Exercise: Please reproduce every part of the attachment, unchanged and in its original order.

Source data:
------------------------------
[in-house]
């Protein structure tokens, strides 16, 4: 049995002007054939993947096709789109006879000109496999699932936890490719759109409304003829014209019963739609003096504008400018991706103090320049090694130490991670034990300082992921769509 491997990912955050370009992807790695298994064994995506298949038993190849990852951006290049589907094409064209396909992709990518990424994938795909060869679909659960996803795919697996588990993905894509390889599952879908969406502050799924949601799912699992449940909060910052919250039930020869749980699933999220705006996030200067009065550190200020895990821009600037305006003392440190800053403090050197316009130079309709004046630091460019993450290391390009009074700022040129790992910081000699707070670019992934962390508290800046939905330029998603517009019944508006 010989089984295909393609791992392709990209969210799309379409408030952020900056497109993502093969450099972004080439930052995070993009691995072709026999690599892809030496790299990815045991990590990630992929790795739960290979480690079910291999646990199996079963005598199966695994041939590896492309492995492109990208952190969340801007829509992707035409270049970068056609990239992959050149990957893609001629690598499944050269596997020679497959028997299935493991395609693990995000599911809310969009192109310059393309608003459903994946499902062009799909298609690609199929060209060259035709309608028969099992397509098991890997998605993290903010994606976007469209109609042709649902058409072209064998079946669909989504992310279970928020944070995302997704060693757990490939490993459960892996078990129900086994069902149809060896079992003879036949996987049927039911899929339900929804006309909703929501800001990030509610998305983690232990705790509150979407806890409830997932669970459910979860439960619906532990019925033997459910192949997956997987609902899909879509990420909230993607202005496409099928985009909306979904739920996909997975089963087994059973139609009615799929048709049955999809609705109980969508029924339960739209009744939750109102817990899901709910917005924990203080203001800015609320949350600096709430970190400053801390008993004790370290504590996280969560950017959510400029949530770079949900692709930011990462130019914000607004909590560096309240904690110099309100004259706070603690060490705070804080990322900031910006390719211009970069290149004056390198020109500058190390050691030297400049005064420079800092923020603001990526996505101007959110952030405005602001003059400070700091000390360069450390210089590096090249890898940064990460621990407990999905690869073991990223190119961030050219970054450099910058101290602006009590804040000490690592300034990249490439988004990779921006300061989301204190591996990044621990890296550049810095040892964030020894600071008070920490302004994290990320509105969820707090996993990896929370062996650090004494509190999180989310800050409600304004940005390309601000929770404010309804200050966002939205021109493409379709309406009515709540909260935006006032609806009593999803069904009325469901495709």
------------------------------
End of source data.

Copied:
[in-house]
């Protein structure tokens, strides 16, 4: 049995002007054939993947096709789109006879000109496999699932936890490719759109409304003829014209019963739609003096504008400018991706103090320049090694130490991670034990300082992921769509 491997990912955050370009992807790695298994064994995506298949038993190849990852951006290049589907094409064209396909992709990518990424994938795909060869679909659960996803795919697996588990993905894509390889599952879908969406502050799924949601799912699992449940909060910052919250039930020869749980699933999220705006996030200067009065550190200020895990821009600037305006003392440190800053403090050197316009130079309709004046630091460019993450290391390009009074700022040129790992910081000699707070670019992934962390508290800046939905330029998603517009019944508006 010989089984295909393609791992392709990209969210799309379409408030952020900056497109993502093969450099972004080439930052995070993009691995072709026999690599892809030496790299990815045991990590990630992929790795739960290979480690079910291999646990199996079963005598199966695994041939590896492309492995492109990208952190969340801007829509992707035409270049970068056609990239992959050149990957893609001629690598499944050269596997020679497959028997299935493991395609693990995000599911809310969009192109310059393309608003459903994946499902062009799909298609690609199929060209060259035709309608028969099992397509098991890997998605993290903010994606976007469209109609042709649902058409072209064998079946669909989504992310279970928020944070995302997704060693757990490939490993459960892996078990129900086994069902149809060896079992003879036949996987049927039911899929339900929804006309909703929501800001990030509610998305983690232990705790509150979407806890409830997932669970459910979860439960619906532990019925033997459910192949997956997987609902899909879509990420909230993607202005496409099928985009909306979904739920996909997975089963087994059973139609009615799929048709049955999809609705109980969508029924339960739209009744939750109102817990899901709910917005924990203080203001800015609320949350600096709430970190400053801390008993004790370290504590996280969560950017959510400029949530770079949900692709930011990462130019914000607004909590560096309240904690110099309100004259706070603690060490705070804080990322900031910006390719211009970069290149004056390198020109500058190390050691030297400049005064420079800092923020603001990526996505101007959110952030405005602001003059400070700091000390360069450390210089590096090249890898940064990460621990407990999905690869073991990223190119961030050219970054450099910058101290602006009590804040000490690592300034990249490439988004990779921006300061989301204190591996990044621990890296550049810095040892964030020894600071008070920490302004994290990320509105969820707090996993990896929370062996650090004494509190999180989310800050409600304004940005390309601000929770404010309804200050966002939205021109493409379709309406009515709540909260935006006032609806009593999803069904009325469901495709």